Accessibility navigation

The effect of genotypical and phenotypical variation in taste sensitivity on liking of ice cream and dietary fat intake

Shen, Y., Kennedy, O. B. and Methven, L. (2017) The effect of genotypical and phenotypical variation in taste sensitivity on liking of ice cream and dietary fat intake. Food Quality and Preference, 55. pp. 79-90. ISSN 0950-3293

Full text not archived in this repository.

It is advisable to refer to the publisher's version if you intend to cite from this work. See Guidance on citing.

To link to this item DOI: 10.1016/j.foodqual.2016.08.010


Emerging evidence suggests fat can be perceived as a taste. G-protein coupled receptors as well as CD36, a fatty acid translocase, have been proposed to be involved in fat perception. Therefore, differences in number of receptors and genotype of CD36 have both been proposed to influence inter-individual fat taste perception. Fungiform papillae density (FPD) and PROP taster status are phenotypes related to receptor number. Previous authors have proposed an association between such phenotypes and CA6 (gustin) genotype, because the latter influences receptor cell proliferation. The effect of these factors on fat perception, preference and intake, requires further investigation. Therefore, the main aim of this study was to investigate the effects of taste sensitivity, including both genotypic and phenotypic variation, on liking of ice cream and dietary fat intake. Participants (n=136) age 18-55 years were recruited in the UK. Hedonic liking results demonstrated that liking for ice cream was significantly affected by the fat content of the sample, and by demographic factors (gender, ethnicity, age) but not by the consumers CD36 rs1761667 or CA6 rs2274333 genotype, PROP taster status nor FPD. However, categorising taste sensitivity from participant responses to salt taste alone (rather than to salt and PROP) found significant differences, with low salt perceivers liking the high fat (20%) ice cream substantially more than medium- and high salt perceivers. This indicated that increased taste sensitivity reduced liking of high fat. Cluster analysis highlighted that one group of consumers (18%) liked higher fat ice cream, whereas another (30%) liked lower fat ice cream compared to the 52% of consumers that liked ice cream regardless of fat content. There was a significant association between these groups and salt taste sensitivity. Concerning recorded dietary intake, the high-fat liker group were found to have substantially higher dairy product consumption compared to high-fat dislikers. Fat intake as a percentage of total energy intake was significantly related to CA6 genotype, however the minor allele frequency at rs2274333 is too low to draw firm conclusions within this study population.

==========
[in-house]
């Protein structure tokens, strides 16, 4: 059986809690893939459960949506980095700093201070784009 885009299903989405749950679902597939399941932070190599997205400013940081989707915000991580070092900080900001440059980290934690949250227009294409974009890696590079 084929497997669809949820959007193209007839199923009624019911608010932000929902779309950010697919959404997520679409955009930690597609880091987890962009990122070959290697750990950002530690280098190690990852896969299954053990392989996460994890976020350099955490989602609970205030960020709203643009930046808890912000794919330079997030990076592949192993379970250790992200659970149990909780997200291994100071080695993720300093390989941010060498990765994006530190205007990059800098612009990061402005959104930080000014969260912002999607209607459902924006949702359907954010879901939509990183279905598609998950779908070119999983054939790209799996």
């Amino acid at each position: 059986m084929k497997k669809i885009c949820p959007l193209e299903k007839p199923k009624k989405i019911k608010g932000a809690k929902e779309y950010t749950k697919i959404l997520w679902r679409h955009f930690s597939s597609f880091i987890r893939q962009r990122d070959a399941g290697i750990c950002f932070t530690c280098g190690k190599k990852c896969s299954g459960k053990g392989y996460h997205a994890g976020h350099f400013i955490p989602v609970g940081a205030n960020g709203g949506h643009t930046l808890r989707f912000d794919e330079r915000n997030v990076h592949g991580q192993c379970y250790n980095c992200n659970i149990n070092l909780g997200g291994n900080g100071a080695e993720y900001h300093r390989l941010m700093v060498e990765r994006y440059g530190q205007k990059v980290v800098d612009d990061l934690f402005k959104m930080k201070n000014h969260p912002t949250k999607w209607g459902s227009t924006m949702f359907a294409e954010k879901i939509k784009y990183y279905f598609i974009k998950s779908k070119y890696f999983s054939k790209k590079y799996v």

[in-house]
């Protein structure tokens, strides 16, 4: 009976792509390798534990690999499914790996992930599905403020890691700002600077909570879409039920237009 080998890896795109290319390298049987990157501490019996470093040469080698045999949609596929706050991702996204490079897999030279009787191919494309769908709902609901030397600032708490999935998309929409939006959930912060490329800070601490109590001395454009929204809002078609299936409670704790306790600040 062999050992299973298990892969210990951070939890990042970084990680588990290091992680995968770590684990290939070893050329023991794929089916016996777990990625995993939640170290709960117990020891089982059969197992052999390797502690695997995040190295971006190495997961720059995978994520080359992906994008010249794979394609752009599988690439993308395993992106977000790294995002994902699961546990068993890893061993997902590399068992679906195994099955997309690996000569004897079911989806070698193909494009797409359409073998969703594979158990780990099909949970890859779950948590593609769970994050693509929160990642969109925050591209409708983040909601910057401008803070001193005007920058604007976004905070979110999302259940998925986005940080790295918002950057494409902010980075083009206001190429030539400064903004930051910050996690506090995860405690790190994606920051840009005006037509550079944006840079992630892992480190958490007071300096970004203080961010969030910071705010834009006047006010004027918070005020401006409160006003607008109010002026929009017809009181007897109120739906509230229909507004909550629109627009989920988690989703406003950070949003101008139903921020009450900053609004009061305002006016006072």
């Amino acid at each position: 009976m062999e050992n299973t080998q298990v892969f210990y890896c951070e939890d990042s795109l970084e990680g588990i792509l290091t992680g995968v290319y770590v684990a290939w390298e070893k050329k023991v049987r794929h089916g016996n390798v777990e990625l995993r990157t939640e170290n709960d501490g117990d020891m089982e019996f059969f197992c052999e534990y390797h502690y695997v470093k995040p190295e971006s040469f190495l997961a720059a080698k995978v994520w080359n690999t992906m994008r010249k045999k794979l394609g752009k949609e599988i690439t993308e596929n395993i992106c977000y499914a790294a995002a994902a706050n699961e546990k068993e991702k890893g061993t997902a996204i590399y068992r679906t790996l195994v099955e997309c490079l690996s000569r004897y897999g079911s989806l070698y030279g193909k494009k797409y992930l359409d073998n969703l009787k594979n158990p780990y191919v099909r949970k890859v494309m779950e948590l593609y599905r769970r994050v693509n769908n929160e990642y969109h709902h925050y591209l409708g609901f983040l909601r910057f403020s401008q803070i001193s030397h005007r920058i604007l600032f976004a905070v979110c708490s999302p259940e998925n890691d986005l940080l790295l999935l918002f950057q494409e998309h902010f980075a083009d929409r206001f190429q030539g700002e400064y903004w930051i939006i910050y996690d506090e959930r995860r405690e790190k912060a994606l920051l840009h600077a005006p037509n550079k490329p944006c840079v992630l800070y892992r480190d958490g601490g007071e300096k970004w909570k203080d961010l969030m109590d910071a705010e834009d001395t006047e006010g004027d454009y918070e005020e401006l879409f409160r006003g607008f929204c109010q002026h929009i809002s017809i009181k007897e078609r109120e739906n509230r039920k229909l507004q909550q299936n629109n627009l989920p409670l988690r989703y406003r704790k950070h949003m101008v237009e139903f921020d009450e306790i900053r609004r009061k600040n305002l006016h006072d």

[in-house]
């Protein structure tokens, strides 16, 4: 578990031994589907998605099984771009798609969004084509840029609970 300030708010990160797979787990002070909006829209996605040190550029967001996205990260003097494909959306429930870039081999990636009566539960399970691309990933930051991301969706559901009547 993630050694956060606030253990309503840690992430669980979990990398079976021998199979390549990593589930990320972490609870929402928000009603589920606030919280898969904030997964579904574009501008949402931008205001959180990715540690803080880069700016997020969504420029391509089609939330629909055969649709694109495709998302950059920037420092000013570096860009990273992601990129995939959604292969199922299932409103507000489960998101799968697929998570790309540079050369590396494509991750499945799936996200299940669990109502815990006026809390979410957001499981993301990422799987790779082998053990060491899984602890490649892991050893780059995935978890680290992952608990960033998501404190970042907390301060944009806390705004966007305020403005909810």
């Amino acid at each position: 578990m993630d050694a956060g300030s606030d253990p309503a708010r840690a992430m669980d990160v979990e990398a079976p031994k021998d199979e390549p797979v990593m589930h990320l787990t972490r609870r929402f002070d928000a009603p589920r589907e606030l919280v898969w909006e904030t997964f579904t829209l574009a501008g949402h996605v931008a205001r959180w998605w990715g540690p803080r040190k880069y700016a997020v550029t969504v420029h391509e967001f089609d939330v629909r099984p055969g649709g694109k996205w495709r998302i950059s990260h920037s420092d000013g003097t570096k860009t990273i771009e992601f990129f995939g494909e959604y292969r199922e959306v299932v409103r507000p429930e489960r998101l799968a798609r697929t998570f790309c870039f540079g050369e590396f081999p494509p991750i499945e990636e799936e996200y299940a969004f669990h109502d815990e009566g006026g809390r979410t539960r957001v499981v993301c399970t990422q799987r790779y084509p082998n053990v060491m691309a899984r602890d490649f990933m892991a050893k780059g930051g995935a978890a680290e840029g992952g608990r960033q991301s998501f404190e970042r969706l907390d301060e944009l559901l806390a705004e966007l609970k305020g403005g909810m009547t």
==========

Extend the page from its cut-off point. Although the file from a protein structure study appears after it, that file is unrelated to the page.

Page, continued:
Item Type:Article
Divisions:Life Sciences > School of Chemistry, Food and Pharmacy > Department of Food and Nutritional Sciences > Food Research Group
ID Code:67287

University Staff: Request a correction | Centaur Editors: Update this record

Page navigation